KZN’s women coucillors share advice

2011-10-14 00:00

KWAZULU-NATAL women councillors were yesterday advised to hold regular report-back meetings with their constituencies to avoid the kind of service delivery protests that are overwhelming many municipalities across the country.

The advice was presented to the women councillors at a gathering at Sibaya Conference Centre near Durban hosted by the MEC for Co-operative Governance and Traditional Affairs, Nomusa Dube.

Dube had invited the women and mayors from municipalities across the province to help them “reorganise themselves as a united front that will work hand in glove with their male counterparts in a bid to rid our municipalities of corruption and thieving and make them more effective, efficient and responsive to the needs of our people”.

The leader of the National Freedom Party, Zanele Magwaza-Msibi, a former Zululand District mayor who was a councillor for more than 14 years, told the gathering about her experience as woman mayor in a male-dominated environment. She said communities are forced to engage in service delivery protests because they are not regularly informed about the work and challenges that councillors face.

“Most of the tragic issues that affect communities —like crime, poverty, unemployment and HIV and Aids — affect mostly women, so women concillors must be seen to be changing the lives of their people. We have to stand up and work tirelessly to achieve what we want to achieve for our people. Let’s put our political differences aside and work together to benefit our communities.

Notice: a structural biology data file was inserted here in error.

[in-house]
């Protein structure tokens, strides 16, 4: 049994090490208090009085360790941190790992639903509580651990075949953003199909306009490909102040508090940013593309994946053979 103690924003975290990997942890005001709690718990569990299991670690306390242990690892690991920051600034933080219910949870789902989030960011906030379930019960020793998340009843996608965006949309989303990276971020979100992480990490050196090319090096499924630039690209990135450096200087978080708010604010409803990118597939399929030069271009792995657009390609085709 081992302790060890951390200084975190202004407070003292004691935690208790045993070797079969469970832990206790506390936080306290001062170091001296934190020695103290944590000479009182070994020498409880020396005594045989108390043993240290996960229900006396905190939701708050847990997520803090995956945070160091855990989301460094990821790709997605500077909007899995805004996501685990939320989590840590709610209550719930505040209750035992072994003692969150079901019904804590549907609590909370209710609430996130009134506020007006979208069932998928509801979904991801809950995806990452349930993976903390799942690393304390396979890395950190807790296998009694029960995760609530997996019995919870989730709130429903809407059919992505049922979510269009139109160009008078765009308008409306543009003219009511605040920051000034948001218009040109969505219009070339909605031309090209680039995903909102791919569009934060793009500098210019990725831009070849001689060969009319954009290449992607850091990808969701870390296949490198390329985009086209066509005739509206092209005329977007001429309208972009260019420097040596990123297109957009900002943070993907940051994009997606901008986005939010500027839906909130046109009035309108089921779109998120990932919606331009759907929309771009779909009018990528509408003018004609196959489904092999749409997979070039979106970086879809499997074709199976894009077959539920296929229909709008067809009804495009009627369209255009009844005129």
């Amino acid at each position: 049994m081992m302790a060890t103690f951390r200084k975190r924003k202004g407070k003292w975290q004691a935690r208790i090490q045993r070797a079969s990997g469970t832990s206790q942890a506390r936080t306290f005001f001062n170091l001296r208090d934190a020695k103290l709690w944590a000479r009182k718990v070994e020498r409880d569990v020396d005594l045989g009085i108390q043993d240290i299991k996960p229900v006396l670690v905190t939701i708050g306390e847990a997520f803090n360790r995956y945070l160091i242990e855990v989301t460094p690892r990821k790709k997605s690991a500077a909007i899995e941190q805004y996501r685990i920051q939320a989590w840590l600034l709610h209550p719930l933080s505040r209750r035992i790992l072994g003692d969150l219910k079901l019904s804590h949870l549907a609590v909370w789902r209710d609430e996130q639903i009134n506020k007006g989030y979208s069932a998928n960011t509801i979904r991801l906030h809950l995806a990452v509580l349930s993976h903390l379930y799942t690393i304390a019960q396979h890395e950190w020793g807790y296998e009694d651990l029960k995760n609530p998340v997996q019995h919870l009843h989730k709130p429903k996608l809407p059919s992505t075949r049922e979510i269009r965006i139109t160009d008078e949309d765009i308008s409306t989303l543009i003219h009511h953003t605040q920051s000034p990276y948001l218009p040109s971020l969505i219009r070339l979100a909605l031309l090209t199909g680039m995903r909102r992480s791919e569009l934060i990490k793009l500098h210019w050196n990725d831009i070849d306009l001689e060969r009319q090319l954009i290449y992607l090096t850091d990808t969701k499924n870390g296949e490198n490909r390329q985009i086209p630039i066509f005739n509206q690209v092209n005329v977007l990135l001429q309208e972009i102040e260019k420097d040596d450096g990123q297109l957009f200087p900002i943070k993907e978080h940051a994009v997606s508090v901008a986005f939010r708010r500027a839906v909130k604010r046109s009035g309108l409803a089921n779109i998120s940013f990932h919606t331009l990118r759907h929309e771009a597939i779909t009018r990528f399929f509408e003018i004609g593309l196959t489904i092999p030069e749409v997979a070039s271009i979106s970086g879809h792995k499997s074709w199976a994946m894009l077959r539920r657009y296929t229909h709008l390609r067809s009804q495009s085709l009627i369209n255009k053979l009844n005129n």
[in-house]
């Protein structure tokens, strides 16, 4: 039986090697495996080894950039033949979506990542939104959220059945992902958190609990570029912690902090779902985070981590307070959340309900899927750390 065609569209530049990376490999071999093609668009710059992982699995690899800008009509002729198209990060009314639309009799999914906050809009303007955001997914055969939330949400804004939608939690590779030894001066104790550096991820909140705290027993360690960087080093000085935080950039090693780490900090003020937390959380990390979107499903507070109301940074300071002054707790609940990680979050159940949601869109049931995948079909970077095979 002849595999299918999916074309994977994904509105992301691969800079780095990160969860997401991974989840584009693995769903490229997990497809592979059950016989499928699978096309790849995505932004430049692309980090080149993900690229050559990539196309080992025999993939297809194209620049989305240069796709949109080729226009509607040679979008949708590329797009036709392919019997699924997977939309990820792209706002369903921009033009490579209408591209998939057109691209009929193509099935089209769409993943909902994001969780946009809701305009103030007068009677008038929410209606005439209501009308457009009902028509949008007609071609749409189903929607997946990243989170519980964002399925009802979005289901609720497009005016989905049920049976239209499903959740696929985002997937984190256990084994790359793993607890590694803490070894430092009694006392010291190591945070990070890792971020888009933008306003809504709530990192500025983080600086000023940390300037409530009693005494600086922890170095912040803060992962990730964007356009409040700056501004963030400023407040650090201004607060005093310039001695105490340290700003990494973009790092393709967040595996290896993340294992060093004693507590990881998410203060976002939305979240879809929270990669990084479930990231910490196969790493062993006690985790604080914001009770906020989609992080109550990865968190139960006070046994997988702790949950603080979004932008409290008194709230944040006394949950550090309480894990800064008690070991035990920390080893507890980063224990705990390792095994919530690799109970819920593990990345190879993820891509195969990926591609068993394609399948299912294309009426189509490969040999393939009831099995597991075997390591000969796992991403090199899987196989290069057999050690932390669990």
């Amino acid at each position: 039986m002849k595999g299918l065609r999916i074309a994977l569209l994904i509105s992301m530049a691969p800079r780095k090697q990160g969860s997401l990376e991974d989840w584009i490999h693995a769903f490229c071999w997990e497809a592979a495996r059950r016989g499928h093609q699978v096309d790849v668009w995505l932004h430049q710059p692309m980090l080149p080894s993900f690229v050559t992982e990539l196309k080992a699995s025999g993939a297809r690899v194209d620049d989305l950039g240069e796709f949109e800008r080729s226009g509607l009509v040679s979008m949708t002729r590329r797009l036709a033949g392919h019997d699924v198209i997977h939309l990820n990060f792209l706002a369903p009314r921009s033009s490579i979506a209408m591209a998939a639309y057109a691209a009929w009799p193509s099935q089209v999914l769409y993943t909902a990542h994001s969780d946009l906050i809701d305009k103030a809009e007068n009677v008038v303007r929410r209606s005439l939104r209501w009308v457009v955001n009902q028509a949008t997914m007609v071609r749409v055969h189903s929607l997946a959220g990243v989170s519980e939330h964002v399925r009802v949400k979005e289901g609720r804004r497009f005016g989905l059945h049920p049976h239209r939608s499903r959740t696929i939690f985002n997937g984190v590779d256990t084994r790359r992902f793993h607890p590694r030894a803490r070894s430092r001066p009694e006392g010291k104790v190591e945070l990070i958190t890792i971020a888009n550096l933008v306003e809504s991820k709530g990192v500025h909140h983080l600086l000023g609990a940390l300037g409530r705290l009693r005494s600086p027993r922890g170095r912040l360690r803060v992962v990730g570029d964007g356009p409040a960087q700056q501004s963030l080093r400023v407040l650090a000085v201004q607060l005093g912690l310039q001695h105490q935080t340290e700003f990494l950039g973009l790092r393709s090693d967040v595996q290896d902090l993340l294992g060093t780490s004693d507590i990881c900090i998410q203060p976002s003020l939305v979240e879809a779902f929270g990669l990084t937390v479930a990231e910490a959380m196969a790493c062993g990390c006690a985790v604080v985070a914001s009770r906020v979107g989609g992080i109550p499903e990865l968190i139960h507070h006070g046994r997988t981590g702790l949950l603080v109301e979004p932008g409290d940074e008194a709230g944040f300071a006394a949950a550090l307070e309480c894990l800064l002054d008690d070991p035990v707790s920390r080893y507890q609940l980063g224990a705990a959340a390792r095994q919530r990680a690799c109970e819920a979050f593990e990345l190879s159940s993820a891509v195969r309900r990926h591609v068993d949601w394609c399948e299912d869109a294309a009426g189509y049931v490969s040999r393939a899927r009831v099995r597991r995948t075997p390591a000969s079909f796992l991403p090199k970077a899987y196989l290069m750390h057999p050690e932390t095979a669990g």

“Always inform your people about the work you have done in order to avoid service delivery protests as they emanate from lack of knowledge on the part of our communities,” Magwaza-Msibi said.

She advised councillors to respect traditional leaders, but also to stand their ground when being undermined by municipal officials who do not want to take orders from them because they are women.

She said women councillors must be able to balance their positions in the public arena with their responsibilities to their families as mothers and wives.

Appeal Court Judge Leona Theron told of the challenges she faced when she became a judge at the age of 32 when the conditions in the courts favoured male judges.


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